When most people hear the term posttraumatic stress disorder (PTSD), they envision soldiers who return from war. Indeed, our brave soldiers bring their battles home with them. People often do not recognize that many different groups of people suffer from PTSD, however. Anyone can experience PTSD as a result of chronic trauma, whether it’s your cousin, co-worker, or child. Holidays like Memorial Day and Veterans Day present the opportunity to engage in conversation about post-traumatic stress disorder with friends, family, and neighbors. It’s an important topic not only on behalf of our honorable war veterans but also for our precious children.
How PTSD happens
Posttraumatic stress disorder occurs as a result of chronic trauma, including the experience or witnessing of death, violence, or child abuse. When these events occur, the stress hormone cortisol gets released in the brain. This biochemical reaction to such chronic and extreme stress changes the formation of the brain.
Consider this analogy—think of the human brain like the earth and water like trauma. Over time, the release of water over the earth begins to erode the soil into pathways. As pathways form, the water rushes down those pathways again and again until they become canyons. Like the earth, the brain looks physically different than it once did. Therefore, the brain reacts differently as a result. When the brain experiences a trauma trigger, fear becomes an overwhelming irrational emotion. The brain automatically goes into survival mode and the person fights, flees, or freezes in his own way. Such triggers only make the erosion and canyons deeper.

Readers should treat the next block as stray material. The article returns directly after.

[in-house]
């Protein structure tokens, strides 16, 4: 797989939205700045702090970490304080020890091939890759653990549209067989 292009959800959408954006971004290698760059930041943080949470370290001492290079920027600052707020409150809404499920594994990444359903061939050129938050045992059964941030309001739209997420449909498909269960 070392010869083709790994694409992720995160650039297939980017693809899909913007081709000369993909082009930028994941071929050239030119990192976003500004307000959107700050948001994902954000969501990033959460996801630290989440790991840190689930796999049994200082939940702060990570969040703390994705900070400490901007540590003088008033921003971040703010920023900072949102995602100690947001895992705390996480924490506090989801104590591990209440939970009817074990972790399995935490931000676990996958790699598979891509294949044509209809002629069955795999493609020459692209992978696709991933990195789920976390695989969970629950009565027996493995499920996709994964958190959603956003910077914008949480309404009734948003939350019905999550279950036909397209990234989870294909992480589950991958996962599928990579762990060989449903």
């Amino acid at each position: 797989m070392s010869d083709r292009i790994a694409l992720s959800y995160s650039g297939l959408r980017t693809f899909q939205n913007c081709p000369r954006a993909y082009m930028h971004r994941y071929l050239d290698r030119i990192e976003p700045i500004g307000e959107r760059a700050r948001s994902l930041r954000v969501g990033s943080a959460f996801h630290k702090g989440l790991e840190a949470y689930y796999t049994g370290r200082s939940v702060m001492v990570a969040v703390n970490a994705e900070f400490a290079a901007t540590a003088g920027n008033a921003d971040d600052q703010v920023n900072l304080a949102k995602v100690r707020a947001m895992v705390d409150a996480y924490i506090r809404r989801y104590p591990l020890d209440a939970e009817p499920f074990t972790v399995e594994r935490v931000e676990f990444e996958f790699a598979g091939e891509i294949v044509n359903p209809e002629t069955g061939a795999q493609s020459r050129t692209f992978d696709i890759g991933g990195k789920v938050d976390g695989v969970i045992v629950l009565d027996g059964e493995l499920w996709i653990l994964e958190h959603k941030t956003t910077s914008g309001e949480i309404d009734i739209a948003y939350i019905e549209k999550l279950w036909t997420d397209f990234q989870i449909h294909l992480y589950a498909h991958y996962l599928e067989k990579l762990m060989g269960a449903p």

What PTSD looks like
People can’t physically see the wounds of those suffering from PTSD. Therefore, many go without help. It’s important to identify the symptoms so you can assist others in getting the professional help they need.
Symptoms of PTSD in children (a.k.a developmental trauma/RAD):
- Lack ability to focus to complete tasks and filter nonessential information out
- Physically act out
- Act out in school
- Get poor grades in school
- Have trouble making friends
- Have trouble regulating emotion
- Get “stuck” on things that happened yesterday, last week, etc.
- Have an eating disorder
- Use drugs/alcohol
- Mistrust others
- Compliant, aggressive, or avoidant
Symptoms of PTSD in adults:
- Poor memory
- Lack of focus
What you can do
War veterans and children with PTSD typically do not speak up when they need help. Soldiers learn not to ask for help and may avoid talking about their feelings. Children with developmental trauma are in survival mode, do not trust adults, and rely only upon themselves. Both groups need others to recognize when they are struggling. Helpful people include a wife who encourages her veteran husband to seek professional help, a father who recognizes PTSD symptoms and seeks help for his child, or a school counselor who recognizes PTSD in a child and reaches out to her parents.
Neither love nor time will make PTSD go away on its own, unfortunately. The erosion is too deep. Only effective treatment and efficient coping skills can begin to stop the water from further eroding the soil. The sooner people with PTSD get the help they need, the better their chances of recovery. The phrase, “Time heals all wounds,” most definitely doesn’t apply to PTSD. If you care about a person who may have PTSD—whether you are a close friend or relative—speak up and assist her in finding professional help. That person probably can’t do it for himself and the water will continue to erode. You can make a difference.